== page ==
Psoriatic Arthritis Overview

Ten to 30 percent of individuals with psoriasis develop arthritis or joint inflammation, usually appearing at 40-50 years of age. Two percent of Caucasians in the United States suffer from psoriasis and arthritic symptoms.

This is a chronic condition involving both joint and skin inflammation. While the cause is unknown, it is believed to be a combination of environment, immunity, and genetic factors. In half of the cases, gene marker HLA-B27 and decreased T cells (needed for immunity) are found.

Symptoms associated with psoriasis include:

  • Skin inflammation with raised, red, and scaly patches
  • Possible inflammation of cartilage, tendons, eyes, pleura (lung lining), heart, and kidneys
  • Swollen, hot, red, stiff, and painful joints (especially in the morning)

Symptoms of psoriatic arthritis include:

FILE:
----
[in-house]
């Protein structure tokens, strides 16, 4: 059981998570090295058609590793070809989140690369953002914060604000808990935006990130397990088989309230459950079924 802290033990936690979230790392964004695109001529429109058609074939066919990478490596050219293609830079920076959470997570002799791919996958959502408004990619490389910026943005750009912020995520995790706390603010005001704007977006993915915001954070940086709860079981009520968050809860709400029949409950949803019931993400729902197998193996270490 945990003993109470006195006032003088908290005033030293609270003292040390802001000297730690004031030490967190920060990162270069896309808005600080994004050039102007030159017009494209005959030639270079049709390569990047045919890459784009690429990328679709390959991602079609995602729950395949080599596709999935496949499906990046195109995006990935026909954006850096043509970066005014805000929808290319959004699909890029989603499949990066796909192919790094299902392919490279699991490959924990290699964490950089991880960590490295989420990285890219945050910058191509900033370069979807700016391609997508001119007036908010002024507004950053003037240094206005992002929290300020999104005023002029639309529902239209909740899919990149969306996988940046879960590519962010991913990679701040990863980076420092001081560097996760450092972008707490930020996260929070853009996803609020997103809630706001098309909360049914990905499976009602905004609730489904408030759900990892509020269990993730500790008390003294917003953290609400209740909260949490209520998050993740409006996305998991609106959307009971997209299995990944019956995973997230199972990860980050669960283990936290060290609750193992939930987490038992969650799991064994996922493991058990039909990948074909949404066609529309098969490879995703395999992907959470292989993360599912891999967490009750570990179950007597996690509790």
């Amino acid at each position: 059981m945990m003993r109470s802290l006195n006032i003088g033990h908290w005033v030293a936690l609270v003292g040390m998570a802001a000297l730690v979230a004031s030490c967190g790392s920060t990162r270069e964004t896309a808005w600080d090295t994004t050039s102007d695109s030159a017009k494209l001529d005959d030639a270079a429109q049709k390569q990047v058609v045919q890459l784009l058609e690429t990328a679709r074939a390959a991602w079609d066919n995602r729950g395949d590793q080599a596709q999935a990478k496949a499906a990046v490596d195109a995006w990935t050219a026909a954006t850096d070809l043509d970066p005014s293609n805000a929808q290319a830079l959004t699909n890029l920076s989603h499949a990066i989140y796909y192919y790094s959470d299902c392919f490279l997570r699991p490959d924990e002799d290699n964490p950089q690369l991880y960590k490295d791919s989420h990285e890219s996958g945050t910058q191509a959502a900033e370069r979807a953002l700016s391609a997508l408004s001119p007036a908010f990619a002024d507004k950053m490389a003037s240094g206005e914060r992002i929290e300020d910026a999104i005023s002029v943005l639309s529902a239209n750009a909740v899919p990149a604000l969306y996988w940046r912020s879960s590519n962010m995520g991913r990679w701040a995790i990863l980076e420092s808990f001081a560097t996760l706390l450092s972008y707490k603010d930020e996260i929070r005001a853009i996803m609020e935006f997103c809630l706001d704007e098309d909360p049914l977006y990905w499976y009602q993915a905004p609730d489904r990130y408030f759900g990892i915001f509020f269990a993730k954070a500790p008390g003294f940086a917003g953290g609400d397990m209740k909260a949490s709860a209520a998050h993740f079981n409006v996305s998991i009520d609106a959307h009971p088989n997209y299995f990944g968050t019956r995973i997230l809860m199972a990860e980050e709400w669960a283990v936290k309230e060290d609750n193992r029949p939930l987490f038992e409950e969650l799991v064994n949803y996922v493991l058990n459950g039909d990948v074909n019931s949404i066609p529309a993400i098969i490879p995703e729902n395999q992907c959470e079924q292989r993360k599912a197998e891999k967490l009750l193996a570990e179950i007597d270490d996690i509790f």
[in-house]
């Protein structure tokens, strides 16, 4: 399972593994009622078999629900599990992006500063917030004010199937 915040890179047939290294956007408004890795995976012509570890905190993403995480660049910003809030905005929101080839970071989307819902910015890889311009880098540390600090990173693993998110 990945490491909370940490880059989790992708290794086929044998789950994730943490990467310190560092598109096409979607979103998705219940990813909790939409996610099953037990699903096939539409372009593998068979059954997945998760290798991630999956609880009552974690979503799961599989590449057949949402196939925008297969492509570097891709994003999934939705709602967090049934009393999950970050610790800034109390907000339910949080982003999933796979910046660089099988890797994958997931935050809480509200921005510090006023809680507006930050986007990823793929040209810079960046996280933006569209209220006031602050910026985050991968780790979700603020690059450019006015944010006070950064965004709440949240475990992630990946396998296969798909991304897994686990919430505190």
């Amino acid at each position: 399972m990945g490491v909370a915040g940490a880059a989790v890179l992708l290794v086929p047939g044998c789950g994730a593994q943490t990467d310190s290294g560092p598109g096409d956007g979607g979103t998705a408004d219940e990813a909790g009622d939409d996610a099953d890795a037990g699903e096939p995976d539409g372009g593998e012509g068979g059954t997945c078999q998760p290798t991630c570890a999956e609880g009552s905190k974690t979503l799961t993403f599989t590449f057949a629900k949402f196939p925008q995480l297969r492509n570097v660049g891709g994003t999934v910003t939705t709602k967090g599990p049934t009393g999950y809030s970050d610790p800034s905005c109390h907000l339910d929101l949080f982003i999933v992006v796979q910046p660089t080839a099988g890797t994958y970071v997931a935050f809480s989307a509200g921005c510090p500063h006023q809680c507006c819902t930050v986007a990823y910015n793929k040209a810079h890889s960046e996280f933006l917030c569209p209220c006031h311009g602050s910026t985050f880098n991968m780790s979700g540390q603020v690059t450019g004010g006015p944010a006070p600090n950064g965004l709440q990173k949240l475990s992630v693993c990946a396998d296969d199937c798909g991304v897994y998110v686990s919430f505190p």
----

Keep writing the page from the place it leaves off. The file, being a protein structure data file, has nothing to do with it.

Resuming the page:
• Swollen, hot, red, and painful joints
  • Stiffness (especially in the morning)

Conditions associated with psoriatic arthritis include:

  • Acne
  • Nail ridges of fingers and toes

Psoriatic arthritis can be categorized into 5 types:

  • Symmetrical – affecting matching joints on both sides of the body, causing destructive, disabling disease in half the individuals with this type
  • Asymmetric and few joints – does not affect both sides of the body with similar joint inflammation; often involves a hip, a knee, and one or more fingers
  • Spondylitis – vertebral inflammation affecting any section of the spine, causing difficulty in motion
  • Distal interphalangeal joints – inflammation of finger and toe joints
  • Arthritis mutilans – a severe form affecting less than five percent of patients; severe, destructive, and deforming over months or years


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